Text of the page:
Thank you for confirmation of what I was thinking for a long term plan for my son. Sometimes, you just need to hear that you're not crazy.

          I have no problem using lower cores for my son, but as far as assigning HS credit for lower cores, do I just give him the credit that I think he deserves for the content that he studies? That's the harder part for me.

          Thanks, again, for your thoughtful reply.

          Comment


            #6
            Originally posted by enbateau View Post
            RuthAnn,

            Hey amazing mama! Trust those instincts. You've made an amazing plan. Remember that school we were sitting in? They were doing many of those subjects 1-2 years behind, and they weren't accommodating for kids with special needs. They just knew what rigorous subjects the Latin, Language Arts, History and Classical Studies were. He is getting an amazing education, and rightly-paced, he's going to actually know it instead of feeling bewildered and overwhelmed. You're just going to have to come back and tell me the same thing in a few years when I feel the pressure of the world to push ahead.
            Hey Lady!

            Sure wish you were closer so we could encourage each other in person, but I am thankful that you "show up" on this forum.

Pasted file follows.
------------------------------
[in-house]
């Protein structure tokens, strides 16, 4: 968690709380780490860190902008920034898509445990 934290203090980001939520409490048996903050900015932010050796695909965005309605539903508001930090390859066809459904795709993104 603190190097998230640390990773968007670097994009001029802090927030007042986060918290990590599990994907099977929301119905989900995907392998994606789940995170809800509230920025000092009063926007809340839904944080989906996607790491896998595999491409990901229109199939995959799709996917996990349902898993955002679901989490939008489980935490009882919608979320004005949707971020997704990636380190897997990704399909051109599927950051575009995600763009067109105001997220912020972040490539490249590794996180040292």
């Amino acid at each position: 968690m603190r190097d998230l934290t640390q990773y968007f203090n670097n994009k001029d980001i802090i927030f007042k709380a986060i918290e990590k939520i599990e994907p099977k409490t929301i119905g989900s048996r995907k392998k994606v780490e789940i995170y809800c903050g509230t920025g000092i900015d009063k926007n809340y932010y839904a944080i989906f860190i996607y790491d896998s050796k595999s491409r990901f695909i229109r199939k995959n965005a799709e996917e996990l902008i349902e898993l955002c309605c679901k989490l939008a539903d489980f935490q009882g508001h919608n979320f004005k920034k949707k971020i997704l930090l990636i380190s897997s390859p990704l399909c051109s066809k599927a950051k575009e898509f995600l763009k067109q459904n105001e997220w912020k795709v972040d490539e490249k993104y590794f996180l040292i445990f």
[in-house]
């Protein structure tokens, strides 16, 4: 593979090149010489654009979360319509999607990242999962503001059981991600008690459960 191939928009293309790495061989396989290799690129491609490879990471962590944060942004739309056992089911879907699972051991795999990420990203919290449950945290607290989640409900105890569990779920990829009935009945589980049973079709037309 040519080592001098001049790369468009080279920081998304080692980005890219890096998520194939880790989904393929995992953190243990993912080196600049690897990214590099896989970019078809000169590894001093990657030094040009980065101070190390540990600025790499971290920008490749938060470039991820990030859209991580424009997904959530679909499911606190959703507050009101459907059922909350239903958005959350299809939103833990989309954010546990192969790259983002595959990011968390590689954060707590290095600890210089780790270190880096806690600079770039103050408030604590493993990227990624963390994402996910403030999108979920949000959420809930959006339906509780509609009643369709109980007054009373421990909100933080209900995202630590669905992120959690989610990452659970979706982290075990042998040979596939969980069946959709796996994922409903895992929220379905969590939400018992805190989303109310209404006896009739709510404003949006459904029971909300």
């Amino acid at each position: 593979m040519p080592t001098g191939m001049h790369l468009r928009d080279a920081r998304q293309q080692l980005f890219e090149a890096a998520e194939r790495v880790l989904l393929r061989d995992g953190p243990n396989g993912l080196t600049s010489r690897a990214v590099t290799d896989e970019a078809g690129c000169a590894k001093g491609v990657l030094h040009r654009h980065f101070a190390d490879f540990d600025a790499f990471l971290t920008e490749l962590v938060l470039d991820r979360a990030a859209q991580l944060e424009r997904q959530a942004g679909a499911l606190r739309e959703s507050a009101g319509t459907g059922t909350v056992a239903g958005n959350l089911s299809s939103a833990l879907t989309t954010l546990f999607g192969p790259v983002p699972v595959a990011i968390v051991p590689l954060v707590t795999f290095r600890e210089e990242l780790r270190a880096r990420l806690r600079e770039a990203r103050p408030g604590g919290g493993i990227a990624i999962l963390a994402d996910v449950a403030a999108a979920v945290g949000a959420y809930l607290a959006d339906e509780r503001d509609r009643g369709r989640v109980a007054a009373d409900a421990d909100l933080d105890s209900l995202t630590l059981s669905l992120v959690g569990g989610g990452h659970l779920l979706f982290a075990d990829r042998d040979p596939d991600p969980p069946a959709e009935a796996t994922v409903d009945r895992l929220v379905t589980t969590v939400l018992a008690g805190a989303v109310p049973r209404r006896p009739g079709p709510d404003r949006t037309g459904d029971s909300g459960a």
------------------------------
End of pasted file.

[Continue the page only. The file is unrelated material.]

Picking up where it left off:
I did not realize that they were doing subjects 1-2 years behind at that school. That DOES make me feel better. Overall, it really doesn't bother me too much that my struggling kids are doing lower level work . . . until they hit high school. Then I feel like a failure because I feel like I wasn't able to get them ready for high school level work. I know (in my head) that it's not my fault, but I still have that nagging sense that I should have done more so that they could be completing material that actually is "supposed" to be counted as high school credit. It's a vicious cycle that I hope you can avoid.

            Comment


              #7
              Originally posted by CatherineS View Post
              Hi RuthAnn!

              Welcome to MP. I have found Classical Composition to be the perfect curriculum for teaching writing to my own son with special needs and difficulty with self-expression. With your son's struggles I would definitely not skip the Fable stage. You can spend a couple months on it and then reassess; you may not need to spend an entire year on Fable. It is very doable because every step is so neatly laid out, and the passages for rewriting are short. Narrative stage has longer passages to rewrite, so it could be overwhelming to start with if he struggles with writing. Many classical programs (even MPOA) offer the Progymnasmata as a high school composition class, so don't worry that the Fable or Narrative stages are not high school level at HLS.